• Foregone Conclusion: The fact that you know the major characters survive and are living in Seoul helps make some the the descriptions of death and starvation a bit easier.
  • From Bad to Worse: As the Arduous March dragged on, already bad situations slowly become worse and worse.
    • Kim Hyuck survived a life on the streets as a orphan. He starts making money smuggling only to get arrested and sent to prison.
    • Mrs. Song loses her job and is forced to worked in illegal markets even if that goes against her beliefs. Then the famine drags on, her family gets poorer and her mother-in-law, son and husband die.
  • Greater-Scope Villain: The Kims. They never personally appear in the story (even if their presence is everywhere) and the main characters are more concerned with survival that any attempts at overthrowing them but as the dictators of North Korea, every decision they make has enormous consequences.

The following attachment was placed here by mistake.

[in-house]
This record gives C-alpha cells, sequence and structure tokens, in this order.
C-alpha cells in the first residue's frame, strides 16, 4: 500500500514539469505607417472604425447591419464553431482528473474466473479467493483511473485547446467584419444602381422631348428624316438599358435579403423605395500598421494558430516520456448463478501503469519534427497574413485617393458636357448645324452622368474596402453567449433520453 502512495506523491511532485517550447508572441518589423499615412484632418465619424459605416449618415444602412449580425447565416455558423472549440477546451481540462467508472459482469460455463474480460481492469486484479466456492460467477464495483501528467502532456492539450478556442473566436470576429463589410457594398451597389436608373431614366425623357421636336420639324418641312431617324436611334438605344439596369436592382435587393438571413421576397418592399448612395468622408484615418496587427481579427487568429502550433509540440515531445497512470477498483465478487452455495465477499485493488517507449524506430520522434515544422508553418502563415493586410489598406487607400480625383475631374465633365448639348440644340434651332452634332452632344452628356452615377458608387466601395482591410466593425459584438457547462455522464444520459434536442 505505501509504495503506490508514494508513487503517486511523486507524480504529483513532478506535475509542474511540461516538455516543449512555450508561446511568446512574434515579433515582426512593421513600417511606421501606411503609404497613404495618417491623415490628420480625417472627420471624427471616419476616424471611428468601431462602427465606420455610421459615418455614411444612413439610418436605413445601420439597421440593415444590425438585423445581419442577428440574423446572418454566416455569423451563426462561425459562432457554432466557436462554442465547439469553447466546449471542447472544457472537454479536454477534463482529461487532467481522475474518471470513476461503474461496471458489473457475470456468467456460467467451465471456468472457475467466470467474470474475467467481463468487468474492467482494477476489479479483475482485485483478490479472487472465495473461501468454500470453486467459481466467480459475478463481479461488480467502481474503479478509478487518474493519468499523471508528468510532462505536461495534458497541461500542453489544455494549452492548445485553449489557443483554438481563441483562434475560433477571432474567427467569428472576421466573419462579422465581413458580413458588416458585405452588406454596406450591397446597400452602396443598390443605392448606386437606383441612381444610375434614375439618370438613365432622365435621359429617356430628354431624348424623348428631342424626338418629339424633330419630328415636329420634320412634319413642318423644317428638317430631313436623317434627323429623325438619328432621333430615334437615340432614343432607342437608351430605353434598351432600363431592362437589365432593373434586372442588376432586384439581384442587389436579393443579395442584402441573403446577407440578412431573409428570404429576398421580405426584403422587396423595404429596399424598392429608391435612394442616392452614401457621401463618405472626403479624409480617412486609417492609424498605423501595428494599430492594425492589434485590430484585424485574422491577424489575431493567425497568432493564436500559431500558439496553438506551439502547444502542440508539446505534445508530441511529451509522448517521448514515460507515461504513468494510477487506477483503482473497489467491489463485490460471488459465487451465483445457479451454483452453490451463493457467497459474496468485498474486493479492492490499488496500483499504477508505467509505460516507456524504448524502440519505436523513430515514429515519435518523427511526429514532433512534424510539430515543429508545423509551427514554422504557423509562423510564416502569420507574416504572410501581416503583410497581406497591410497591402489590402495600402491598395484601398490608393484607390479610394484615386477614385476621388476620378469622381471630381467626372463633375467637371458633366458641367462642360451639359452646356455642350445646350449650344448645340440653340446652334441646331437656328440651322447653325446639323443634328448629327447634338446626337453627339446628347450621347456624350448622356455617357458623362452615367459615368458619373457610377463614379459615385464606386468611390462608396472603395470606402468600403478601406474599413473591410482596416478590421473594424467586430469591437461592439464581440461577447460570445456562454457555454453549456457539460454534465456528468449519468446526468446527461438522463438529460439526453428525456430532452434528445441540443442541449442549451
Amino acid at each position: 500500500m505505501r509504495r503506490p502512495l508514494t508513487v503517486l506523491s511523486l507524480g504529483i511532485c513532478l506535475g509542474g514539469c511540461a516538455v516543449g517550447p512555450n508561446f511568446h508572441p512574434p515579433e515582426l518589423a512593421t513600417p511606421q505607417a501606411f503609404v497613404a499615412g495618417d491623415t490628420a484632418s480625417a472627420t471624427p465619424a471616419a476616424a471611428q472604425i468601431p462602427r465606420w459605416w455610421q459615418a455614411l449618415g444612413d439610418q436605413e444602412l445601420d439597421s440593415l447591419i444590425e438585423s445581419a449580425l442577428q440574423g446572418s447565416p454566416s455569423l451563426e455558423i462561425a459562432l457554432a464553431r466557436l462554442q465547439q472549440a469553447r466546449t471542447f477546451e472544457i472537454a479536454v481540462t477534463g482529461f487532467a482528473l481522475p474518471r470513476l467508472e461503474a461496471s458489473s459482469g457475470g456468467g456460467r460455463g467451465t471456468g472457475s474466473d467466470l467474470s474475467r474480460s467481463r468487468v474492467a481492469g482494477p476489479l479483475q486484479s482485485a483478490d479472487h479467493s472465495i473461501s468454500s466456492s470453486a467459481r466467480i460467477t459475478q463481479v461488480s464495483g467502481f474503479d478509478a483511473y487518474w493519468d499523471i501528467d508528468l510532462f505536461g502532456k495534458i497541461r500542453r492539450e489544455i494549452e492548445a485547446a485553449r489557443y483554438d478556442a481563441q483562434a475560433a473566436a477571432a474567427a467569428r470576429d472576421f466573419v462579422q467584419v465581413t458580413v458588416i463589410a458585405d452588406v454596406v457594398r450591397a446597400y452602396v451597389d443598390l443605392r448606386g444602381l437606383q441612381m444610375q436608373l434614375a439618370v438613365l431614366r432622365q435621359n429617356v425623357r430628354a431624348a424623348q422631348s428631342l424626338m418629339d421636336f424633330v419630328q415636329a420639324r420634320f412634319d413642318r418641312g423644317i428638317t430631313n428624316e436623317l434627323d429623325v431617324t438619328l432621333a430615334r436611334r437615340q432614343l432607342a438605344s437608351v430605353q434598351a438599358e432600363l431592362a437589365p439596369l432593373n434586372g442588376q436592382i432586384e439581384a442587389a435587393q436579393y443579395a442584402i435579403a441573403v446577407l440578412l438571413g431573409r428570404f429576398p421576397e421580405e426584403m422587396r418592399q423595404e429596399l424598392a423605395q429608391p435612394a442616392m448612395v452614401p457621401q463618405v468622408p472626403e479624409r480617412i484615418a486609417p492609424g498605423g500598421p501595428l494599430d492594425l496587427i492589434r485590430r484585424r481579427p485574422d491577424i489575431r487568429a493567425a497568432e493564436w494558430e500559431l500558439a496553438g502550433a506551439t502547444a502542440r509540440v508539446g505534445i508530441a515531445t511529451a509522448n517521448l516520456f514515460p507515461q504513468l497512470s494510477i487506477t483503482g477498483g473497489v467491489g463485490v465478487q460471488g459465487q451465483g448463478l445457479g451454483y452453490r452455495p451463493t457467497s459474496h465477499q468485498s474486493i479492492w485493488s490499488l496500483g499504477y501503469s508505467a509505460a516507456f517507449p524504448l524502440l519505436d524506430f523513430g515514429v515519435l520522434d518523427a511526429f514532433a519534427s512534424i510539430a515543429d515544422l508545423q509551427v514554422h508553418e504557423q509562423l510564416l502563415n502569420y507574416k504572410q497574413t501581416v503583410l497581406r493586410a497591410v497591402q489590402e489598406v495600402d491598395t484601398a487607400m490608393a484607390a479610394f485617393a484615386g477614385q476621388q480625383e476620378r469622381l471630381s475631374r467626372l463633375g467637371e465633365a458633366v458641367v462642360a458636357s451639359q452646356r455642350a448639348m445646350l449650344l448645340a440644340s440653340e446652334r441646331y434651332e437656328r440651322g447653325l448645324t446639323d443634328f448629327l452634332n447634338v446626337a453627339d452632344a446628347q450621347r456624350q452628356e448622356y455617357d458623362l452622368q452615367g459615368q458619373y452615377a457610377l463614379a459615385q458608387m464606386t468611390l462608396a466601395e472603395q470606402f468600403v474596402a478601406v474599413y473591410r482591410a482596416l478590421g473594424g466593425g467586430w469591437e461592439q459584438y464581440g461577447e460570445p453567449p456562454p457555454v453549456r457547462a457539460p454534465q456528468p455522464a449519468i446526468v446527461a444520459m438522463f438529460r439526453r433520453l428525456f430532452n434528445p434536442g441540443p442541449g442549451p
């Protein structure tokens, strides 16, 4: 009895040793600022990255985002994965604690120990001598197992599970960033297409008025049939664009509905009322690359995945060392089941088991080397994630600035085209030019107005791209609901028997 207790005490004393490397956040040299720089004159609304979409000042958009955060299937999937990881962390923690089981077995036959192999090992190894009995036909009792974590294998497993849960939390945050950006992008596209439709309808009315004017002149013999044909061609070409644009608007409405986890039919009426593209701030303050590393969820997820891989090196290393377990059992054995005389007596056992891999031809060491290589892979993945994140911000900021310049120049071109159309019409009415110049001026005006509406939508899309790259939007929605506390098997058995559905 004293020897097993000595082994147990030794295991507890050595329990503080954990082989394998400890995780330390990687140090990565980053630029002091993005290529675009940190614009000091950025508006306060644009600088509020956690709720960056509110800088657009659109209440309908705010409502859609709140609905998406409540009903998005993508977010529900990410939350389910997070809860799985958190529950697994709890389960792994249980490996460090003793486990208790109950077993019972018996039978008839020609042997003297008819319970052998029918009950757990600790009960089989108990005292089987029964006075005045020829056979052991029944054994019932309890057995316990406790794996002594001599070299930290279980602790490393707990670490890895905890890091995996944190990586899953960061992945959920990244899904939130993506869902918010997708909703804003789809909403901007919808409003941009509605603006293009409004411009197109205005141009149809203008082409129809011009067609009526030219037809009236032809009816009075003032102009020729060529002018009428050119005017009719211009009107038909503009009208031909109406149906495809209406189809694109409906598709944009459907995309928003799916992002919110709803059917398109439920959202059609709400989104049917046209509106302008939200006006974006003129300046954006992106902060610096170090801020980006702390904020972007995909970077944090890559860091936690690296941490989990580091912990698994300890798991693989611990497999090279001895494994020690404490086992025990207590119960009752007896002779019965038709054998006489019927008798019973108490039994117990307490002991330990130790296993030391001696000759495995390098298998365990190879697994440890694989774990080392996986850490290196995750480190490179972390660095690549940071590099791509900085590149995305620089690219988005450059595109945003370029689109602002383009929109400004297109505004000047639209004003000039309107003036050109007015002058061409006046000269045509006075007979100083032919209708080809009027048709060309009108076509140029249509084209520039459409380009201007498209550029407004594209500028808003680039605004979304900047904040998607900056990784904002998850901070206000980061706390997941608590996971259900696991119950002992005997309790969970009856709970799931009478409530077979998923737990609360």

• Happily Married: Mrs. Song
  • Heroic Safe Mode: A common coping mechanism. Mi-ran and Dr. Kim both learned to ignore the suffering of their schoolchildren and patients in order to survive.
  • Highschool Sweethearts: Jun-sang and Mi-ran in secret.
  • Ironic Nursery Tune: We Have Nothing to Envy in the World. At one point, a starving beggar child is singing it for money.
  • I Want My Beloved to Be Happy: When he learns that Mi-ran is married after his arrival in South Korea, Jun-sang decides not to contact her.
  • Jerkass: Oak-hee's husband
  • Mood Whiplash: One chapter starts with Min-ran happily working as a kindergarten teacher then goes in the declining heath and eventual disappearance of her students.
  • Morton's Fork: For many of the people in Chongjin. During the famine when food rations were stopped completely, most people turned to illegal markets and jobs or petty theft to try to survive. However, the punishment if you where caught was at best imprisonment, at worst execution.
  • One Steve Limit: There are two Kims, and to prevent confusion they are always addressed as Dr. Kim and Kim Hyuck (or just Hyuck).